Mostly on account of a pride struggle, Mike Dunmore has lived his whole life keeping a secret which he believed would only cause shame if it came to light. Personal relationships with his ... See full summary »
A tribute and doc-crime-drama celebrating American film noir and the icons of the Hollywood golden age. It recaptures the time and place of New York in the 30's and 40s as well as plays with the codes and references of the genre.
Boxing champion Harry Agensky, the Polish Prince, now an elderly widower and a stroke victim, takes speech lessons and fears confinement in an old age home. He convinces his son Lance and grandson Michael to take him to Reno to look for diamonds he stashed, his payoff when he threw a fight years before. Lance doesn't believe the diamond story but wants a last trip with dad, and all three have father-son issues to work out. After some gambling, they head for a brothel where each needs psychological intervention from a prostitute. Then it's time to find out if the diamonds really exist and if a road trip together can strengthen familial bonds. Written by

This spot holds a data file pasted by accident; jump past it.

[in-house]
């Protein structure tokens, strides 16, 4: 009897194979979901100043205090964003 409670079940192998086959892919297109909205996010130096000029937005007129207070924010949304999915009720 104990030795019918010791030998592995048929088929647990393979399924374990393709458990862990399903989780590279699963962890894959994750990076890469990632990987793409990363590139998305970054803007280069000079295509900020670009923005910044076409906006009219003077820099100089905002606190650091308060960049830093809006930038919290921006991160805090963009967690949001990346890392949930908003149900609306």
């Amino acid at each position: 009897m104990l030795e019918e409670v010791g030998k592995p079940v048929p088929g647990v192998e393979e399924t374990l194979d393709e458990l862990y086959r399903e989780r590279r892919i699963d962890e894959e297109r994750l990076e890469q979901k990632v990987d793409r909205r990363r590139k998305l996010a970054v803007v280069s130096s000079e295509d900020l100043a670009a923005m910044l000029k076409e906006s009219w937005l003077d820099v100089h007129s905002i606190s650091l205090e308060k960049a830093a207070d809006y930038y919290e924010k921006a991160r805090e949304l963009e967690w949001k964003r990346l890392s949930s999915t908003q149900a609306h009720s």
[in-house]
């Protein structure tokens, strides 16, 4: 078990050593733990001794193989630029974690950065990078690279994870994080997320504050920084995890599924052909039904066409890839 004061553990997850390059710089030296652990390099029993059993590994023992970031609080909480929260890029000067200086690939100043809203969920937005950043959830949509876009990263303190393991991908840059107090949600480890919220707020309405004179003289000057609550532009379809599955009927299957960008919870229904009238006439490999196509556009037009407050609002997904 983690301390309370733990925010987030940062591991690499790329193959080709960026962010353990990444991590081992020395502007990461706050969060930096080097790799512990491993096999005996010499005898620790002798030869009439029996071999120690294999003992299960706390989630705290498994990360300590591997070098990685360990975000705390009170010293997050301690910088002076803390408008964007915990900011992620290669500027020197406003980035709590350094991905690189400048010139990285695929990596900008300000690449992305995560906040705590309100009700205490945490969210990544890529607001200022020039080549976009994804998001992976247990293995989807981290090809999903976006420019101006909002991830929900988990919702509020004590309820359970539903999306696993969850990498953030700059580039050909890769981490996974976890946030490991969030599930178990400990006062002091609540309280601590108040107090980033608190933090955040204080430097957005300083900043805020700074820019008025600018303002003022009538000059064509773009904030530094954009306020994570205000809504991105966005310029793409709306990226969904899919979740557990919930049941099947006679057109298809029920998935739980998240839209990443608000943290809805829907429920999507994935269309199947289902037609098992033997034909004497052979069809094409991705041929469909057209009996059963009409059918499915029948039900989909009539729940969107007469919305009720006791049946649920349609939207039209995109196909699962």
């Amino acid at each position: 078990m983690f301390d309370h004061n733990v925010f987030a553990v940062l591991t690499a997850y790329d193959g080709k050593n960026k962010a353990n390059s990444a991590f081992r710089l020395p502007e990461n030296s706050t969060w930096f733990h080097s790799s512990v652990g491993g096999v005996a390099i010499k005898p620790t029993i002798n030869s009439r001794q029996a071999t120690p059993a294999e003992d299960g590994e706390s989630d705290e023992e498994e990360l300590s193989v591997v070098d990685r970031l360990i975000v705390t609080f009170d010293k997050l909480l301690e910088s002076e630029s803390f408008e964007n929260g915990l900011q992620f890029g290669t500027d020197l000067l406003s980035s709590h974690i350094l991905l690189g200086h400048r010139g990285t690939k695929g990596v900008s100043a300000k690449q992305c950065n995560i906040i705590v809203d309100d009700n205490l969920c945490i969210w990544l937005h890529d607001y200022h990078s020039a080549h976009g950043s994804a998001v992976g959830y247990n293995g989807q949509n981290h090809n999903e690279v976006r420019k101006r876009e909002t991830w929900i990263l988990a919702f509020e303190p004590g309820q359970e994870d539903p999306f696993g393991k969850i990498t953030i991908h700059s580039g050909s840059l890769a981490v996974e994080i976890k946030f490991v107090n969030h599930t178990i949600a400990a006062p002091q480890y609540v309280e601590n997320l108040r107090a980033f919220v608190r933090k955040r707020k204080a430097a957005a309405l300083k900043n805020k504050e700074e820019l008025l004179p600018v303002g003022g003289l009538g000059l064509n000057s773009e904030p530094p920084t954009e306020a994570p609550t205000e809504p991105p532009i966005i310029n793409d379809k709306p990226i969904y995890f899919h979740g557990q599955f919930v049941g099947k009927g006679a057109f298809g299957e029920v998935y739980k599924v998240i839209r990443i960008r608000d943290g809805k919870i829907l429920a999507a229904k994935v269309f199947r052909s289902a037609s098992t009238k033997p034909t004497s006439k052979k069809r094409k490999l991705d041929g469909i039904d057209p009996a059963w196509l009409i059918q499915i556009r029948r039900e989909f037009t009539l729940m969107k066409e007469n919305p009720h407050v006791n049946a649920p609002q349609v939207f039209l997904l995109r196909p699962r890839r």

The scenes between Dan Aykroyd and Kirk Douglas where they are working through Dan's disappointment that Kirk was not a better father are fantastic! Every man who has ever been disappointed in his father should watch the old post stroke Kirk Douglas telling his son "I never kicked you in the ass, and I'm proud of that. My father beat me and I didn't beat you and that was a great thing." Maybe the definition of growing up is learning that your parents were children once, and they were hurt and disappointed and did not get enough from their parents, and that we are just all in this together, trying to find love. Maybe I am not a grown up until I have cried for the pain and disappointments my own mother and father have had in their lives, even though they also disappointed me.
It is just lovely to know that even in a movie I never heard of, that never really made it, I can find such moments of genuine humanity.
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